William Heberden

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This article is about William Heberden the elder. For his son, see William Heberden the Younger.
William Heberden
William Heberden b1710.jpg
Born 1710
London
Died 17 May 1801
Nationality English
Fields Medicine
Alma mater St John's College, Cambridge

William Heberden (1710 – 17 May 1801) was an English physician.

Life[edit]

He was born in London, where he received the early part of his education at St Saviour's Grammar School.[1] At the end of 1724 he was sent to St John's College, Cambridge, where he obtained a fellowship, around 1730,[1][2] became master of arts in 1732, and took the degree of MD in 1739.[2] He remained at Cambridge nearly ten years longer practising medicine, and gave an annual course of lectures on materia medica. In 1746 he became a fellow of the Royal College of Physicians in London; and two years later he settled in London, where he was elected a fellow of the Royal Society in 1749, and enjoyed an extensive medical practice for more than thirty years.[1]

At the age of seventy-two he partially retired, spending his summers at a house he had taken at Windsor, but he continued to practice in London during the winter for some years longer. In 1778 he was made an honorary member of the Paris Royal Society of Medicine.[1]

In 1766, he recommended to the College of Physicians the first design of the Medical Transactions, in which he proposed to collect together such observations as might have occurred to any of their body, and were likely to illustrate the history or cure of diseases. The plan was soon adopted, and three volumes (were) successively laid before the public.[3]

Works[edit]

William Heberden, who was also a classical scholar, published several papers in the Philosophical Transactions of the Royal Society; and among his noteworthy contributions to the Medical Transactions (issued, largely at his suggestion, by the College of Physicians) were papers on chickenpox (1767) and angina pectoris (1768). His Commentarii de morborum historia et curatione, the result of notes made in his pocket-book at the bedside of his patients, were published in 1802 and again in 1807.[4] In the year following the first edition, an English translation appeared, with a 3rd edition in 1806,[1] and further publication in 1818.[5] The English translations is believed to be from the pen of his son, William Heberden (1767–1845), also a distinguished scholar and physician, who attended King George III in his last illness. The eponymous Heberden's nodes of osteoarthritis are named after William Heberden senior, who included a chapter on arthritis in his Commentaries on The History and Cure of Diseases.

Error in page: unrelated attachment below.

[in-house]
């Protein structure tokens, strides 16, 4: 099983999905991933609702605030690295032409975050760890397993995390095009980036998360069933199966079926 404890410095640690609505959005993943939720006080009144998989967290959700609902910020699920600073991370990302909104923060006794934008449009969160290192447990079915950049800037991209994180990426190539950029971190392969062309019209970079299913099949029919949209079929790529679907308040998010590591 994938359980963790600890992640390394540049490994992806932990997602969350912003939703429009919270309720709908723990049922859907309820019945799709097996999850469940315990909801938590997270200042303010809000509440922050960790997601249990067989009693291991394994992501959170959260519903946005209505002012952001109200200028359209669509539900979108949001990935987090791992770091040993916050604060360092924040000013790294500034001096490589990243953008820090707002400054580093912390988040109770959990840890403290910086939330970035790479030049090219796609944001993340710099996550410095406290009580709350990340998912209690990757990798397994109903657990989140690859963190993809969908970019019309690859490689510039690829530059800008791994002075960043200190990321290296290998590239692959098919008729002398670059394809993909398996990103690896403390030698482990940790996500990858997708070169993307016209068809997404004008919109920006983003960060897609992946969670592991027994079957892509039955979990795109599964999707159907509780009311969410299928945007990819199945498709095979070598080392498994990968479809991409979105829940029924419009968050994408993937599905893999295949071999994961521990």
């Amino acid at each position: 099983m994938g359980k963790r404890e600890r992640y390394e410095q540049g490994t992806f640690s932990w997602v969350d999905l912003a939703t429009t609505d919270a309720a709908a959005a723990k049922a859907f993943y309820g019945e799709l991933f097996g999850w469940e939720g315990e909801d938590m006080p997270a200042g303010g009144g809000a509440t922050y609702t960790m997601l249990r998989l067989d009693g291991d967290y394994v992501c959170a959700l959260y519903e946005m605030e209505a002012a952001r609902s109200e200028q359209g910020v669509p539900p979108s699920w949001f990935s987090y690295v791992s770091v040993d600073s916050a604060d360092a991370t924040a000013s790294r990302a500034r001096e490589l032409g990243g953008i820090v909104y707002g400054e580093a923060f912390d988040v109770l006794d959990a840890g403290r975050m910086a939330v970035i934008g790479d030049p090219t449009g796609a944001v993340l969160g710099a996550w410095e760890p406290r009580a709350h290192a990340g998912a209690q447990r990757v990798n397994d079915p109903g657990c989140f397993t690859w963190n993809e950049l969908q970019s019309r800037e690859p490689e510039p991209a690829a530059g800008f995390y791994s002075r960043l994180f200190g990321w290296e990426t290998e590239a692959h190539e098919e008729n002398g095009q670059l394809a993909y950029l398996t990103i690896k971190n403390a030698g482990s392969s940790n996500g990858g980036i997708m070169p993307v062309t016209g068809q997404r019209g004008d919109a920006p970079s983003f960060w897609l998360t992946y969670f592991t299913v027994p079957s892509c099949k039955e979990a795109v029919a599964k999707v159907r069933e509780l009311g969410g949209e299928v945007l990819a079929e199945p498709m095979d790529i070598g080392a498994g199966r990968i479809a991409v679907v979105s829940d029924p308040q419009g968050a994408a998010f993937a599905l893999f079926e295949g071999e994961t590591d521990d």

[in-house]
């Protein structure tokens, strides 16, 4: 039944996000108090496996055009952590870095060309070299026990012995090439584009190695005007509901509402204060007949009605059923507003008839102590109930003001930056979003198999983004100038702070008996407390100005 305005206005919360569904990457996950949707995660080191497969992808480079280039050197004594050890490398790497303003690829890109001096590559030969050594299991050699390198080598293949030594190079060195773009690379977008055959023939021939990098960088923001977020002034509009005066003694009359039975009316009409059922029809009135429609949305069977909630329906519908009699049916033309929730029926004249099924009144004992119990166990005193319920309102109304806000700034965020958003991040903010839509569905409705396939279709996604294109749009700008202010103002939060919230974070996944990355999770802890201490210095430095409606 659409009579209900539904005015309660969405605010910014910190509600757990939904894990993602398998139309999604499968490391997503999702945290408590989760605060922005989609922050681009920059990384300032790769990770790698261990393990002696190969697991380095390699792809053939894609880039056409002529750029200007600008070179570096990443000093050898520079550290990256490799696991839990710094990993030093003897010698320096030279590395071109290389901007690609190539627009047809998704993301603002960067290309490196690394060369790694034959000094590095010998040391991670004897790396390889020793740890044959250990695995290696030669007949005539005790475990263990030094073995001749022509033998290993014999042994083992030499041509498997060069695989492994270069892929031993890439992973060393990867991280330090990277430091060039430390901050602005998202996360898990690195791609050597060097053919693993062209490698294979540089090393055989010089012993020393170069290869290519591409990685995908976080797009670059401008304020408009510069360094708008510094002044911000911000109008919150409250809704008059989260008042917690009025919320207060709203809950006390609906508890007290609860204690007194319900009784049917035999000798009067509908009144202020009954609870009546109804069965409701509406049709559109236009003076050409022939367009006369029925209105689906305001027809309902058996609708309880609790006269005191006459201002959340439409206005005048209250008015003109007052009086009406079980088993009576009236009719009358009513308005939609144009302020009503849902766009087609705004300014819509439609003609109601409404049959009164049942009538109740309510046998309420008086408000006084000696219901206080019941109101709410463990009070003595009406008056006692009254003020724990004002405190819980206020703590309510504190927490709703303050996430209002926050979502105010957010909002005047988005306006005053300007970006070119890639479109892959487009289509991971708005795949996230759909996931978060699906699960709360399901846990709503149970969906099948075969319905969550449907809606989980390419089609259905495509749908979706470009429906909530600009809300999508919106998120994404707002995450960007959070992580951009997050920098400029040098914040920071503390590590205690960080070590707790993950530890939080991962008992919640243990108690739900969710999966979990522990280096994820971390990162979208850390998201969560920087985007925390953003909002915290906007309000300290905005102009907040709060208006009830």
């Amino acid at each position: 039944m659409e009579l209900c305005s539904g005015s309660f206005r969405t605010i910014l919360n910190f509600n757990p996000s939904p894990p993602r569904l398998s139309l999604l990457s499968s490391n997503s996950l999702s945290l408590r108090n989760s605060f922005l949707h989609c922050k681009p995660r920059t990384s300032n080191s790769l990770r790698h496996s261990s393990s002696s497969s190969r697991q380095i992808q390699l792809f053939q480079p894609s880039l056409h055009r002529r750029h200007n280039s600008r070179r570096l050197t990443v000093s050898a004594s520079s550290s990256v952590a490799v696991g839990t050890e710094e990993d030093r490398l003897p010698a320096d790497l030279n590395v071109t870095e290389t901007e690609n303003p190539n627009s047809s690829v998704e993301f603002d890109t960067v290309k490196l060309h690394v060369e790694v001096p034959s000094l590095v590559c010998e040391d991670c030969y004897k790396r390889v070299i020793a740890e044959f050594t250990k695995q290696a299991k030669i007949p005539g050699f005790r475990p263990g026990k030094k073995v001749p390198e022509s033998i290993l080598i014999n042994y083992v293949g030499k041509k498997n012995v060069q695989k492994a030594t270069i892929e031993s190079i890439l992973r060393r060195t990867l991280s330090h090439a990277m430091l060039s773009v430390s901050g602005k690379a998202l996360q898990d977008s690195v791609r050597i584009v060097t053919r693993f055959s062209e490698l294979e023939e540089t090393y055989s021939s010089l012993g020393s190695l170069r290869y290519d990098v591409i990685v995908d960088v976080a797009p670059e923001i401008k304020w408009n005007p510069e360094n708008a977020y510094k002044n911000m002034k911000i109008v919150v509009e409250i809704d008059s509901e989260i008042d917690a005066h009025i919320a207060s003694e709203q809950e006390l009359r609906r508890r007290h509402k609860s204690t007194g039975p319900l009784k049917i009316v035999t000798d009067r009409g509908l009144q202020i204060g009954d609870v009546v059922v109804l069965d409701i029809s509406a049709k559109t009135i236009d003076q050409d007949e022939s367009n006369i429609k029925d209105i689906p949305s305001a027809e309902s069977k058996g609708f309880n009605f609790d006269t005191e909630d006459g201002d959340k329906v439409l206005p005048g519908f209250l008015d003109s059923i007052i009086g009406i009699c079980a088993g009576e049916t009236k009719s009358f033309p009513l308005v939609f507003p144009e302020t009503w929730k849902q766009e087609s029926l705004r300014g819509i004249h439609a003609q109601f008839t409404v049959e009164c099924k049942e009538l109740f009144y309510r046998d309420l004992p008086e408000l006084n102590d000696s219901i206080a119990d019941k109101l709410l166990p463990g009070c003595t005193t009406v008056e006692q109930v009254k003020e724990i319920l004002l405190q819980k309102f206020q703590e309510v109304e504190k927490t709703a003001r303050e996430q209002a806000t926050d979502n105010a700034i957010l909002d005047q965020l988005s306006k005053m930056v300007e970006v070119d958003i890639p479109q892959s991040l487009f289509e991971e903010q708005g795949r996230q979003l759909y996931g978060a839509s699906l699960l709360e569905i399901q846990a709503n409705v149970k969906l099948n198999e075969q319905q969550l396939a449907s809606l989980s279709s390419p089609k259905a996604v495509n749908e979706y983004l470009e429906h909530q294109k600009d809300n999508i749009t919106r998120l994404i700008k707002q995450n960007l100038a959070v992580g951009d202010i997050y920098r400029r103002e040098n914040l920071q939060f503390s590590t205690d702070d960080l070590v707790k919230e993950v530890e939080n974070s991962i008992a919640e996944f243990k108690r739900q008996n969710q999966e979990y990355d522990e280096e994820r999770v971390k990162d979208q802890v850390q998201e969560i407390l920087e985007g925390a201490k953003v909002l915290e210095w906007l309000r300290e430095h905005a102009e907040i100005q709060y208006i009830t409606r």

He married twice. First to Elizabeth Martin in 1752, with whom he had one son Thomas, later Canon of Exeter, but she died in 1754. He remarried to Mary Wollaston, daughter of Francis Wollaston (1694–1774), and had a further eight children, of whom only two survived their father, one being the William Heberden the Younger (1767–1845), who followed his father into medicine, and the other Mary (1763–1832) who married the Rev George Leonard Jenyns.

References[edit]

  1. ^ a b c d e Heberden, William (1806). "William Haberden (biography)". in Commentaries on The History and Cure of Diseases (3rd ed.). London: T. Payne. pp. iii–vi. Retrieved 30 November 2009.  Full text at Internet Archive (archive.org)
  2. ^ a b "Heberden, William (HBRN724W)". A Cambridge Alumni Database. University of Cambridge. 
  3. ^ William Haberden (biography) (1806), pp.iv-v
  4. ^ Heberden, William (1807). Commentarii de morborum historia et curatione. London: T. Payne. pp. iii–vi. Retrieved 30 November 2009.  Full text at Internet Archive (archive.org)
  5. ^ Heberden, William (1818). Commentaries on The History and Cure of Diseases (From the last English ed.). London: T. Payne. Retrieved 30 November 2009.  Full text at Internet Archive (archive.org)